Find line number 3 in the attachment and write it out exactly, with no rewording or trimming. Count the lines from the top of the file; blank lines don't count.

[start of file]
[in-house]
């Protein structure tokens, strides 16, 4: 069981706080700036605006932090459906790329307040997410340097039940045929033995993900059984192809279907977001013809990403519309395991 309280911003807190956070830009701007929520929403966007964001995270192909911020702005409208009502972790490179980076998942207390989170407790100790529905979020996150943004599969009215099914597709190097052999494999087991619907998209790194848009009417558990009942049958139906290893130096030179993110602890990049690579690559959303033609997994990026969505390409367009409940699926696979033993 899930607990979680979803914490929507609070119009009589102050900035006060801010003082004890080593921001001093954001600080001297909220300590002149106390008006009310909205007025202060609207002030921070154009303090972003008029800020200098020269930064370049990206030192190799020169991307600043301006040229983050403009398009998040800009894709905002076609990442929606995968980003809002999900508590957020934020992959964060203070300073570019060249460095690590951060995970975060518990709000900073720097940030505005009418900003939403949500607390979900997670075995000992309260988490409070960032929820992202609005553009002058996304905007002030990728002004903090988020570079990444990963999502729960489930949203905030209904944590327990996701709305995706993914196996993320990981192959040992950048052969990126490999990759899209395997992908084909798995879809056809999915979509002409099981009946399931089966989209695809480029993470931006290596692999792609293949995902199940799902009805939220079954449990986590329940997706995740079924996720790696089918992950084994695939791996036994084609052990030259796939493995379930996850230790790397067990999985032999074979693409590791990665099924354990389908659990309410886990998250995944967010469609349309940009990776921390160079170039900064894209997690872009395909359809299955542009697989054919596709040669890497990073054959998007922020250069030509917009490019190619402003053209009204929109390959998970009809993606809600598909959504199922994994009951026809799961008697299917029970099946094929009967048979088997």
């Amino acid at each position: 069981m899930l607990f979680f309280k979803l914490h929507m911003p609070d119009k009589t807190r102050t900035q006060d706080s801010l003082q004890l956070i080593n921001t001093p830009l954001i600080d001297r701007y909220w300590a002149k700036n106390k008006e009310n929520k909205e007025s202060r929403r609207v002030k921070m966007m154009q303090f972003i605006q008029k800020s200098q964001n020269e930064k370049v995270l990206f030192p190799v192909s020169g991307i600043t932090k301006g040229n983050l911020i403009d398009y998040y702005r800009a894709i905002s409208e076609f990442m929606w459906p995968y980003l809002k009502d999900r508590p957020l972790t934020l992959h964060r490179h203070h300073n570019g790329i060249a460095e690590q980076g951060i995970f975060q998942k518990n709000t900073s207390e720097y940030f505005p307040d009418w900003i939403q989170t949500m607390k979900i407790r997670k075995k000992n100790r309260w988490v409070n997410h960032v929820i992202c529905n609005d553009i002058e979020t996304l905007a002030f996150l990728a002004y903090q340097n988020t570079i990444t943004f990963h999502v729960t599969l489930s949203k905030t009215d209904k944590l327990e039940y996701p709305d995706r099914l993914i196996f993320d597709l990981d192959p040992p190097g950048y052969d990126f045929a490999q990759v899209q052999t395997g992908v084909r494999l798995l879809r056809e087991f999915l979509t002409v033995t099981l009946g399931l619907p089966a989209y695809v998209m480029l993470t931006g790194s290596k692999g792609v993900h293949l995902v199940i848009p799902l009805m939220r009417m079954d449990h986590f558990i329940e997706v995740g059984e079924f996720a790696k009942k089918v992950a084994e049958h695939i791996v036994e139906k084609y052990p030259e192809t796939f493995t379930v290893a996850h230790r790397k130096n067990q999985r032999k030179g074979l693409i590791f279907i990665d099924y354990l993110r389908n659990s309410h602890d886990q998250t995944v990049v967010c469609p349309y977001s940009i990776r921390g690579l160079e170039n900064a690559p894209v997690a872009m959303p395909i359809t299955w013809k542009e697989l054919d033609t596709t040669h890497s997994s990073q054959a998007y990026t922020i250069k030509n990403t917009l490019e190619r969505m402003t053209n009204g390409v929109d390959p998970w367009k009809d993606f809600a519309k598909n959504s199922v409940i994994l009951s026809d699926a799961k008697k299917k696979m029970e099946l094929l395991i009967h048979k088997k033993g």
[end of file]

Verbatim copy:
């Amino acid at each position: 069981m899930l607990f979680f309280k979803l914490h929507m911003p609070d119009k009589t807190r102050t900035q006060d706080s801010l003082q004890l956070i080593n921001t001093p830009l954001i600080d001297r701007y909220w300590a002149k700036n106390k008006e009310n929520k909205e007025s202060r929403r609207v002030k921070m966007m154009q303090f972003i605006q008029k800020s200098q964001n020269e930064k370049v995270l990206f030192p190799v192909s020169g991307i600043t932090k301006g040229n983050l911020i403009d398009y998040y702005r800009a894709i905002s409208e076609f990442m929606w459906p995968y980003l809002k009502d999900r508590p957020l972790t934020l992959h964060r490179h203070h300073n570019g790329i060249a460095e690590q980076g951060i995970f975060q998942k518990n709000t900073s207390e720097y940030f505005p307040d009418w900003i939403q989170t949500m607390k979900i407790r997670k075995k000992n100790r309260w988490v409070n997410h960032v929820i992202c529905n609005d553009i002058e979020t996304l905007a002030f996150l990728a002004y903090q340097n988020t570079i990444t943004f990963h999502v729960t599969l489930s949203k905030t009215d209904k944590l327990e039940y996701p709305d995706r099914l993914i196996f993320d597709l990981d192959p040992p190097g950048y052969d990126f045929a490999q990759v899209q052999t395997g992908v084909r494999l798995l879809r056809e087991f999915l979509t002409v033995t099981l009946g399931l619907p089966a989209y695809v998209m480029l993470t931006g790194s290596k692999g792609v993900h293949l995902v199940i848009p799902l009805m939220r009417m079954d449990h986590f558990i329940e997706v995740g059984e079924f996720a790696k009942k089918v992950a084994e049958h695939i791996v036994e139906k084609y052990p030259e192809t796939f493995t379930v290893a996850h230790r790397k130096n067990q999985r032999k030179g074979l693409i590791f279907i990665d099924y354990l993110r389908n659990s309410h602890d886990q998250t995944v990049v967010c469609p349309y977001s940009i990776r921390g690579l160079e170039n900064a690559p894209v997690a872009m959303p395909i359809t299955w013809k542009e697989l054919d033609t596709t040669h890497s997994s990073q054959a998007y990026t922020i250069k030509n990403t917009l490019e190619r969505m402003t053209n009204g390409v929109d390959p998970w367009k009809d993606f809600a519309k598909n959504s199922v409940i994994l009951s026809d699926a799961k008697k299917k696979m029970e099946l094929l395991i009967h048979k088997k033993g």